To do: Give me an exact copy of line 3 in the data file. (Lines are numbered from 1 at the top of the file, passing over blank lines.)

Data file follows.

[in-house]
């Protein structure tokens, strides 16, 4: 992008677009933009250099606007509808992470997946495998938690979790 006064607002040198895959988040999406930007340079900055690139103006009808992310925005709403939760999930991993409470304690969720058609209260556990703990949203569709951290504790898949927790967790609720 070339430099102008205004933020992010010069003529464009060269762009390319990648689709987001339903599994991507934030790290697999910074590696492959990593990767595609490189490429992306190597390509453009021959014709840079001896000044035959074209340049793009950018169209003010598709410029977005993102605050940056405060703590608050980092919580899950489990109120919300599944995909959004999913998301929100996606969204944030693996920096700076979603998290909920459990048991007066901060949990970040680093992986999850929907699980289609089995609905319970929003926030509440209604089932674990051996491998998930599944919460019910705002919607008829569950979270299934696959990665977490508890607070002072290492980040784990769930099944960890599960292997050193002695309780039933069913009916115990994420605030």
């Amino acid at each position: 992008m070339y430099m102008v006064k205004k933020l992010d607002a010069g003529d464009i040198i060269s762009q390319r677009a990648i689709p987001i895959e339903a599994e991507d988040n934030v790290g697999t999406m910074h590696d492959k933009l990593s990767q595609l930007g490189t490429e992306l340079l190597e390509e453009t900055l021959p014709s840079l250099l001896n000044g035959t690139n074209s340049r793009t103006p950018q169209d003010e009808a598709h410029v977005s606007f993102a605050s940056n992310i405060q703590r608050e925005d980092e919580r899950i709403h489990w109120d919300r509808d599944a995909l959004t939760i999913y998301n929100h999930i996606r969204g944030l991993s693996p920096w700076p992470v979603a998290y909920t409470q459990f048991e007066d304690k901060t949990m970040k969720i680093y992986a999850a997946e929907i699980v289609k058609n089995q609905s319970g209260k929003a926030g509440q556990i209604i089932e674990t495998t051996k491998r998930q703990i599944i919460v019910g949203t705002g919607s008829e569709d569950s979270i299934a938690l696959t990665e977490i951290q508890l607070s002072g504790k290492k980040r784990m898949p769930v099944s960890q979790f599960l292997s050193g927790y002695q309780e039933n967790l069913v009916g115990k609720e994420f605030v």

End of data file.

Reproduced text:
């Amino acid at each position: 992008m070339y430099m102008v006064k205004k933020l992010d607002a010069g003529d464009i040198i060269s762009q390319r677009a990648i689709p987001i895959e339903a599994e991507d988040n934030v790290g697999t999406m910074h590696d492959k933009l990593s990767q595609l930007g490189t490429e992306l340079l190597e390509e453009t900055l021959p014709s840079l250099l001896n000044g035959t690139n074209s340049r793009t103006p950018q169209d003010e009808a598709h410029v977005s606007f993102a605050s940056n992310i405060q703590r608050e925005d980092e919580r899950i709403h489990w109120d919300r509808d599944a995909l959004t939760i999913y998301n929100h999930i996606r969204g944030l991993s693996p920096w700076p992470v979603a998290y909920t409470q459990f048991e007066d304690k901060t949990m970040k969720i680093y992986a999850a997946e929907i699980v289609k058609n089995q609905s319970g209260k929003a926030g509440q556990i209604i089932e674990t495998t051996k491998r998930q703990i599944i919460v019910g949203t705002g919607s008829e569709d569950s979270i299934a938690l696959t990665e977490i951290q508890l607070s002072g504790k290492k980040r784990m898949p769930v099944s960890q979790f599960l292997s050193g927790y002695q309780e039933n967790l069913v009916g115990k609720e994420f605030v």